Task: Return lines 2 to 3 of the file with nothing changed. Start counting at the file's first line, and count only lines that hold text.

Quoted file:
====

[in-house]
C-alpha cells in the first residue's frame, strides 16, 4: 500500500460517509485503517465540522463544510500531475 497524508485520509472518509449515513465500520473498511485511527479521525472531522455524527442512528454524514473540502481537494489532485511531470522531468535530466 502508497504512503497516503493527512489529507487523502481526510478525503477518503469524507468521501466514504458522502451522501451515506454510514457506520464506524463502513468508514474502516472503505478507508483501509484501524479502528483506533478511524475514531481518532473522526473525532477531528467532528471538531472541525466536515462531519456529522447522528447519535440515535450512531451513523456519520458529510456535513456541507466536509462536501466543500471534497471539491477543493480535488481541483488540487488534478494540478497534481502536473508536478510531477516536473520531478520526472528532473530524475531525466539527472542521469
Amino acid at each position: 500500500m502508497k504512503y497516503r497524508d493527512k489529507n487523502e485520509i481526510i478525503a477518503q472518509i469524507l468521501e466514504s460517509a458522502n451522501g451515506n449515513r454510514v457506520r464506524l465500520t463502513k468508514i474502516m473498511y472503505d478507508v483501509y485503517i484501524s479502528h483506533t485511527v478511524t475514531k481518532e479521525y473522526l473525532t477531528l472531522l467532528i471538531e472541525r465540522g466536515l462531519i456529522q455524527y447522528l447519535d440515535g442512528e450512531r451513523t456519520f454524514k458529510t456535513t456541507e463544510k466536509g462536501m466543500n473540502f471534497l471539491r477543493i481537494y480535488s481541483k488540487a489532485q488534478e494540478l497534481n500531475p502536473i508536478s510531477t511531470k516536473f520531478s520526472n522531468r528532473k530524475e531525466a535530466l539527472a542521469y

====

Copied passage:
C-alpha cells in the first residue's frame, strides 16, 4: 500500500460517509485503517465540522463544510500531475 497524508485520509472518509449515513465500520473498511485511527479521525472531522455524527442512528454524514473540502481537494489532485511531470522531468535530466 502508497504512503497516503493527512489529507487523502481526510478525503477518503469524507468521501466514504458522502451522501451515506454510514457506520464506524463502513468508514474502516472503505478507508483501509484501524479502528483506533478511524475514531481518532473522526473525532477531528467532528471538531472541525466536515462531519456529522447522528447519535440515535450512531451513523456519520458529510456535513456541507466536509462536501466543500471534497471539491477543493480535488481541483488540487488534478494540478497534481502536473508536478510531477516536473520531478520526472528532473530524475531525466539527472542521469
Amino acid at each position: 500500500m502508497k504512503y497516503r497524508d493527512k489529507n487523502e485520509i481526510i478525503a477518503q472518509i469524507l468521501e466514504s460517509a458522502n451522501g451515506n449515513r454510514v457506520r464506524l465500520t463502513k468508514i474502516m473498511y472503505d478507508v483501509y485503517i484501524s479502528h483506533t485511527v478511524t475514531k481518532e479521525y473522526l473525532t477531528l472531522l467532528i471538531e472541525r465540522g466536515l462531519i456529522q455524527y447522528l447519535d440515535g442512528e450512531r451513523t456519520f454524514k458529510t456535513t456541507e463544510k466536509g462536501m466543500n473540502f471534497l471539491r477543493i481537494y480535488s481541483k488540487a489532485q488534478e494540478l497534481n500531475p502536473i508536478s510531477t511531470k516536473f520531478s520526472n522531468r528532473k530524475e531525466a535530466l539527472a542521469y